4. Paper clip the three squares together.
  5. Place students into groups of three.
  6. Download landscape images from the Internet, for example,
    Horizon Line
    Horizon 2
    Montserrat
    Tree
    Vista
    Horizon 3
    Clouds
  7. Gather and make available books with landscape illustrations, for example, The Snail and the Whale, by Julia Donaldson; M Is For Maple: A Canadian Alphabet, by Michael Ulmer; Canada in Colours, by Per-Henrik Gürth.

Introduction

  1. Review or introduce the idea of horizon line in art.
  2. View some images and have students point out the horizon lines.
  3. Discuss and make a chart paper list of the objects that might be in a landscape, for example, trees, flowers, houses, clouds.
  4. Demonstrate how the horizon line can be drawn across the 27 cm (9") strip of paper.
  5. Divide the paper into thirds.
  6. Cut the paper and place the pieces together to show the horizon line is still intact.
  7. Explain that a picture with 3 parts that is meant to be seen as one whole is called a triptych.
  8. Introduce the challenge.

Activities

The Challenge

  1. Create a miniature landscape triptych using one horizon line that connects three individual drawings. 
  2. Work cooperatively with two other people to create one artwork.
  3. Use repetition of colour and shape to create contrast.
  4. Create a story with a beginning, middle and end inspired by your landscape.
  5. Demonstrate technical accomplishment and creativity.

The Process

  1. Make sure everyone understands the challenge.
  2. Establish success criteria with your students. For example,
    - horizon line connects all 3 drawings
    - colour and shape create contrast
    - pictures flow together to make one landscape
    - story has a clear beginning, middle and end
  3. Demonstrate how to use the stampers to create an outline of the horizon, and other objects. 
  4. Demonstrate how the coloured pencils can be used to highlight the landscape and create contrast. 
  5. Give students some time to discuss how they will connect the horizon lines and what details they will include.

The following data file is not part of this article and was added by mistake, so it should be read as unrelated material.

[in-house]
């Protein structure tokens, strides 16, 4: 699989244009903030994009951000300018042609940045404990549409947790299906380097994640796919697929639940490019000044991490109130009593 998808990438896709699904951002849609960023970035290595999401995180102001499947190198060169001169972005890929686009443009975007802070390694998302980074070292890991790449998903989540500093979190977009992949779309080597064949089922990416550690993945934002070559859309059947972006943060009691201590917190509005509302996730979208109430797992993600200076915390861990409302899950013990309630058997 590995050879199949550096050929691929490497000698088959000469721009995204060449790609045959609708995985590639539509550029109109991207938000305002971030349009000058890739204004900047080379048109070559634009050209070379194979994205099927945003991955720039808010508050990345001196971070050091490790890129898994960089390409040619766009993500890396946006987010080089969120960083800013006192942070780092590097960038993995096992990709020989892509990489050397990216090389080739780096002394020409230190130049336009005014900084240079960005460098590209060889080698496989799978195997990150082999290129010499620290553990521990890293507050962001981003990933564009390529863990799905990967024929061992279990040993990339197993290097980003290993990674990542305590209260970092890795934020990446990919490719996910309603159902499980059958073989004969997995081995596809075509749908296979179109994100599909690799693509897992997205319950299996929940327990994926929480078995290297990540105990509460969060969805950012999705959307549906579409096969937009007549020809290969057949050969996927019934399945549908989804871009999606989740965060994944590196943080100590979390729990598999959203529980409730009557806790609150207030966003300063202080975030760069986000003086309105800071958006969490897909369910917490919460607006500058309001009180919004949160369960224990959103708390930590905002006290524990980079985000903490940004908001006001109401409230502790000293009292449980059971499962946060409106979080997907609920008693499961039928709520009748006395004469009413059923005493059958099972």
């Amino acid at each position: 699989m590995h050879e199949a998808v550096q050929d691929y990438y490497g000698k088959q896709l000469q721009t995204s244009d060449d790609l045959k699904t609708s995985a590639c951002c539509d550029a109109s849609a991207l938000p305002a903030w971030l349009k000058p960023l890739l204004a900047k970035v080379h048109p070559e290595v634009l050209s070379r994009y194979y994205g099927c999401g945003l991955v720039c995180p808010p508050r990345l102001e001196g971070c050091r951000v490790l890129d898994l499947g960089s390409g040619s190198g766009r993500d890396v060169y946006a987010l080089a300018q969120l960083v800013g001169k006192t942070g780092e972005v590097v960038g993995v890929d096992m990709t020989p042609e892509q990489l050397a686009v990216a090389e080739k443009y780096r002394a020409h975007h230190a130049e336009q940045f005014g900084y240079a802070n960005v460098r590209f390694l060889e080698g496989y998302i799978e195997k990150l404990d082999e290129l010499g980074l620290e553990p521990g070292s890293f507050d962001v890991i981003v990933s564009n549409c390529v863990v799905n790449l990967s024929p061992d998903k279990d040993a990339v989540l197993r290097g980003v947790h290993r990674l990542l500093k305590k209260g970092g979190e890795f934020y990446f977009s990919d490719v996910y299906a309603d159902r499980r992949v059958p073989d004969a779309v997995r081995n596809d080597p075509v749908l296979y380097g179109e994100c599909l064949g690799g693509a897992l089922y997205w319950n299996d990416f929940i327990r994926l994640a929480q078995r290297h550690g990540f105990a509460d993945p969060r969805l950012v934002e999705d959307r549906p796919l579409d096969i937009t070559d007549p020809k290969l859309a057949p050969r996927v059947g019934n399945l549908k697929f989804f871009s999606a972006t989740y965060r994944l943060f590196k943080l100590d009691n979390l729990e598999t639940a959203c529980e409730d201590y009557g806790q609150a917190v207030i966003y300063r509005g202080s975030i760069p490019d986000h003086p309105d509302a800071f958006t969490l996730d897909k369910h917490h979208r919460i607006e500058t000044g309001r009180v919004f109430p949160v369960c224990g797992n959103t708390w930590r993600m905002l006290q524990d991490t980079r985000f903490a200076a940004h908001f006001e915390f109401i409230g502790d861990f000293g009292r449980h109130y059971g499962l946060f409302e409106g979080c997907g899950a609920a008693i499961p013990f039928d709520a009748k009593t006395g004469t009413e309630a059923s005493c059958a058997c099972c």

6. Ask each student to choose one object as the main focus for their picture, for example, a cloud, a tree, a house.
  7. Guide students through the stages of the lesson plan.
  8. Observe students as they work.
  9. Provide students with individual assistance and encouragement.
  10. Remind students to have a clear beginning, middle and ending for their story.

Sharing

  1. Once all the triptychs are finished display them in an area for all students to see.
  2. Have students stand in their group of three, next to their triptych, and take turns telling their story. 
  3. When everyone has had their time to share ask questions such as:
    - How are the horizon lines alike?
    - How did each group use colour to show the horizon line?
    - How are the objects in the pictures different or the same in size and colour.
    - Do you see how any of the triptych sections could fit together to continue your story? 
  4. After all the triptych stories have been shared connect all triptychs to make one long strip that demonstrates how the horizon line moves throughout the landscape.

Assessment

  1. Observe students as they work – thoughtful focus, discriminating, seeking more information, elaborating, experimenting.
  2. Observe students as they discuss their triptychs and tell their stories – active listening, insightful contributions, supporting ideas with evidence found in the artwork and from personal experience
  3. Use a checklist to track progress. (Downloads - Triptych_tracking.pdf)
  4. Have students use the self-assessment form to evaluate their work. (Downloads - Triptych_self-assessment.pdf)